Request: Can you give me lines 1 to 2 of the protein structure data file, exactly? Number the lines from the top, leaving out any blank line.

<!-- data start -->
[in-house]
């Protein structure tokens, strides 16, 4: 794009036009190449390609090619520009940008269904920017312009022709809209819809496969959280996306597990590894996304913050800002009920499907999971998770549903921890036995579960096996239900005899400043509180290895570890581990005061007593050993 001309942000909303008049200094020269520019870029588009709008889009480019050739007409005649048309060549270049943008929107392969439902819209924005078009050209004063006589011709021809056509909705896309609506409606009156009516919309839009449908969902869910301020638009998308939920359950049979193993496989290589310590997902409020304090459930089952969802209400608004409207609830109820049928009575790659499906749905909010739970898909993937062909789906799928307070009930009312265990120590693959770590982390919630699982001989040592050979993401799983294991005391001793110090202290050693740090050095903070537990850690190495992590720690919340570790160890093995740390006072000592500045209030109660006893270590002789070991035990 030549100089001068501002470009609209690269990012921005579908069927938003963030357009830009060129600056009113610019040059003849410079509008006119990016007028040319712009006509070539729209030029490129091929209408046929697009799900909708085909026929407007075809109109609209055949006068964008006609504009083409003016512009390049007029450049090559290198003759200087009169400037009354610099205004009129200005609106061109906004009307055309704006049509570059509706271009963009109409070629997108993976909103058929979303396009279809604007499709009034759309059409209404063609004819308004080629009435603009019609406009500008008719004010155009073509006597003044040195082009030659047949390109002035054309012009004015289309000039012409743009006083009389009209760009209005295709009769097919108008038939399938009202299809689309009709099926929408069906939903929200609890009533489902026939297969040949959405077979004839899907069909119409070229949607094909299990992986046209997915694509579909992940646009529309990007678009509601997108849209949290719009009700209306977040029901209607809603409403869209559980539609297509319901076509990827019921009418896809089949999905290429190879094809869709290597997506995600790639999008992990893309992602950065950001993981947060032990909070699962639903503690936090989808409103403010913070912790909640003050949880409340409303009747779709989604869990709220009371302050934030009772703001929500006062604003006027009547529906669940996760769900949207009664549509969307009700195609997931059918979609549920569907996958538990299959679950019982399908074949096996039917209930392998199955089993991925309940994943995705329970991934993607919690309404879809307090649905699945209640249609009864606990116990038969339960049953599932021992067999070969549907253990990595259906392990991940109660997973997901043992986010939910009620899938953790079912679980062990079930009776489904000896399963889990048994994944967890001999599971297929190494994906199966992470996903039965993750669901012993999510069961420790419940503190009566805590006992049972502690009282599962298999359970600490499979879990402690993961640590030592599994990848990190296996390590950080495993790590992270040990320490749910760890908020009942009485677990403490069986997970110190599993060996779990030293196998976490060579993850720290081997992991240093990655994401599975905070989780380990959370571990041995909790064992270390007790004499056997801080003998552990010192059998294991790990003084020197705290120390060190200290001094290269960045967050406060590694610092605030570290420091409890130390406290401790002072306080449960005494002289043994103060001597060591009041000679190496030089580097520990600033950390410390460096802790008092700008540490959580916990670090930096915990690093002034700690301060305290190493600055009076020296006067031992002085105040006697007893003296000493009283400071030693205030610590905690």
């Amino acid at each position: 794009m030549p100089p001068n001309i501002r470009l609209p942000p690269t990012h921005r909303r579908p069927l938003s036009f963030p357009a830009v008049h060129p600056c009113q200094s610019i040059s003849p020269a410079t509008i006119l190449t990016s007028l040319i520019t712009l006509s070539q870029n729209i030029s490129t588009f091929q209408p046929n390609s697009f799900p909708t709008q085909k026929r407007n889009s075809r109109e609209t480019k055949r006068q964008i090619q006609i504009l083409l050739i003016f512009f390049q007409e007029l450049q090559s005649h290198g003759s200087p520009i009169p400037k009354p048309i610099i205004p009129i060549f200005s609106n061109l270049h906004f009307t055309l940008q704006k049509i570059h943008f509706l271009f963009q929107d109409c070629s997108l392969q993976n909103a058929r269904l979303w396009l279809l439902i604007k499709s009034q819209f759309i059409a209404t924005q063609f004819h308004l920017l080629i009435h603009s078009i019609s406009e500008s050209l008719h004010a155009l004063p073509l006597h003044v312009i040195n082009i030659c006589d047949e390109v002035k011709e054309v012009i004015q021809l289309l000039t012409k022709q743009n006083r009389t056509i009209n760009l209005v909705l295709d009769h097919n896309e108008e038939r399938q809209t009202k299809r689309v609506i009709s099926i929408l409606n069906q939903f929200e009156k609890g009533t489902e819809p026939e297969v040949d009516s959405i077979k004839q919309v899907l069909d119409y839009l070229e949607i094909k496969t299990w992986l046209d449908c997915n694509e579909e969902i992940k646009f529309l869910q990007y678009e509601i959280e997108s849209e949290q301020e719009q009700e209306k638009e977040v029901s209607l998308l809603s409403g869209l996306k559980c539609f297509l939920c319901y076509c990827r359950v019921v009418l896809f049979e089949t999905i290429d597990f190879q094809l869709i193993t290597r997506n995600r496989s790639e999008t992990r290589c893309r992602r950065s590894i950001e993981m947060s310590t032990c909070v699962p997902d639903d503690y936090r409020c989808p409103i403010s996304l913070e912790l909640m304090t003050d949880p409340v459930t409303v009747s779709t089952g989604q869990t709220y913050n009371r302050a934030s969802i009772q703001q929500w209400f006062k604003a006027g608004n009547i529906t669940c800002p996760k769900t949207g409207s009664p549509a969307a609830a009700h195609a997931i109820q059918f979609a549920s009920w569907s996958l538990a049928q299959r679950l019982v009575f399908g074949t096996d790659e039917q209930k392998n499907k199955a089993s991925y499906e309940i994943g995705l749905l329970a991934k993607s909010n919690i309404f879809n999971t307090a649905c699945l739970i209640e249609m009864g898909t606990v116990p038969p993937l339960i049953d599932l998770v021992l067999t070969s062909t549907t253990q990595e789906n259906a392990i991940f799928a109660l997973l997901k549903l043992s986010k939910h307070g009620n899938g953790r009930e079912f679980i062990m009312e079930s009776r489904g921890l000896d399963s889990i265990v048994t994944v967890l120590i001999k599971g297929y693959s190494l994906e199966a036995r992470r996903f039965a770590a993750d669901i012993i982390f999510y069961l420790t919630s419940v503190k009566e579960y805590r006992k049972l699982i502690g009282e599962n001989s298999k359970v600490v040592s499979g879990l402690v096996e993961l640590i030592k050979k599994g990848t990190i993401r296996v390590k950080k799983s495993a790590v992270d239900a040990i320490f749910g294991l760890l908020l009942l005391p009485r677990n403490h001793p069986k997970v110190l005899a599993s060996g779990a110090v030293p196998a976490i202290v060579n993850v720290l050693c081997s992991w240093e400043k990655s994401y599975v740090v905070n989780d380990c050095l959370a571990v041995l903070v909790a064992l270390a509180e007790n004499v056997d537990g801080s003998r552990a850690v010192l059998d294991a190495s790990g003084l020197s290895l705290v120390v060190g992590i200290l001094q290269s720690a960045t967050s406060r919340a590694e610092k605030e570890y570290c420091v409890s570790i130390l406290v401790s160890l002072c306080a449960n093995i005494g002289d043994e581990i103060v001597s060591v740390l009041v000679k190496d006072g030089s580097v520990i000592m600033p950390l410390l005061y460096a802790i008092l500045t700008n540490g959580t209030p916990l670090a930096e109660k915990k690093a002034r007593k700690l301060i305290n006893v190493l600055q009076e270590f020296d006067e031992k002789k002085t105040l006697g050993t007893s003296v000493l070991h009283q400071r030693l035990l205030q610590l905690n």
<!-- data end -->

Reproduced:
[in-house]
């Protein structure tokens, strides 16, 4: 794009036009190449390609090619520009940008269904920017312009022709809209819809496969959280996306597990590894996304913050800002009920499907999971998770549903921890036995579960096996239900005899400043509180290895570890581990005061007593050993 001309942000909303008049200094020269520019870029588009709008889009480019050739007409005649048309060549270049943008929107392969439902819209924005078009050209004063006589011709021809056509909705896309609506409606009156009516919309839009449908969902869910301020638009998308939920359950049979193993496989290589310590997902409020304090459930089952969802209400608004409207609830109820049928009575790659499906749905909010739970898909993937062909789906799928307070009930009312265990120590693959770590982390919630699982001989040592050979993401799983294991005391001793110090202290050693740090050095903070537990850690190495992590720690919340570790160890093995740390006072000592500045209030109660006893270590002789070991035990 030549100089001068501002470009609209690269990012921005579908069927938003963030357009830009060129600056009113610019040059003849410079509008006119990016007028040319712009006509070539729209030029490129091929209408046929697009799900909708085909026929407007075809109109609209055949006068964008006609504009083409003016512009390049007029450049090559290198003759200087009169400037009354610099205004009129200005609106061109906004009307055309704006049509570059509706271009963009109409070629997108993976909103058929979303396009279809604007499709009034759309059409209404063609004819308004080629009435603009019609406009500008008719004010155009073509006597003044040195082009030659047949390109002035054309012009004015289309000039012409743009006083009389009209760009209005295709009769097919108008038939399938009202299809689309009709099926929408069906939903929200609890009533489902026939297969040949959405077979004839899907069909119409070229949607094909299990992986046209997915694509579909992940646009529309990007678009509601997108849209949290719009009700209306977040029901209607809603409403869209559980539609297509319901076509990827019921009418896809089949999905290429190879094809869709290597997506995600790639999008992990893309992602950065950001993981947060032990909070699962639903503690936090989808409103403010913070912790909640003050949880409340409303009747779709989604869990709220009371302050934030009772703001929500006062604003006027009547529906669940996760769900949207009664549509969307009700195609997931059918979609549920569907996958538990299959679950019982399908074949096996039917209930392998199955089993991925309940994943995705329970991934993607919690309404879809307090649905699945209640249609009864606990116990038969339960049953599932021992067999070969549907253990990595259906392990991940109660997973997901043992986010939910009620899938953790079912679980062990079930009776489904000896399963889990048994994944967890001999599971297929190494994906199966992470996903039965993750669901012993999510069961420790419940503190009566805590006992049972502690009282599962298999359970600490499979879990402690993961640590030592599994990848990190296996390590950080495993790590992270040990320490749910760890908020009942009485677990403490069986997970110190599993060996779990030293196998976490060579993850720290081997992991240093990655994401599975905070989780380990959370571990041995909790064992270390007790004499056997801080003998552990010192059998294991790990003084020197705290120390060190200290001094290269960045967050406060590694610092605030570290420091409890130390406290401790002072306080449960005494002289043994103060001597060591009041000679190496030089580097520990600033950390410390460096802790008092700008540490959580916990670090930096915990690093002034700690301060305290190493600055009076020296006067031992002085105040006697007893003296000493009283400071030693205030610590905690």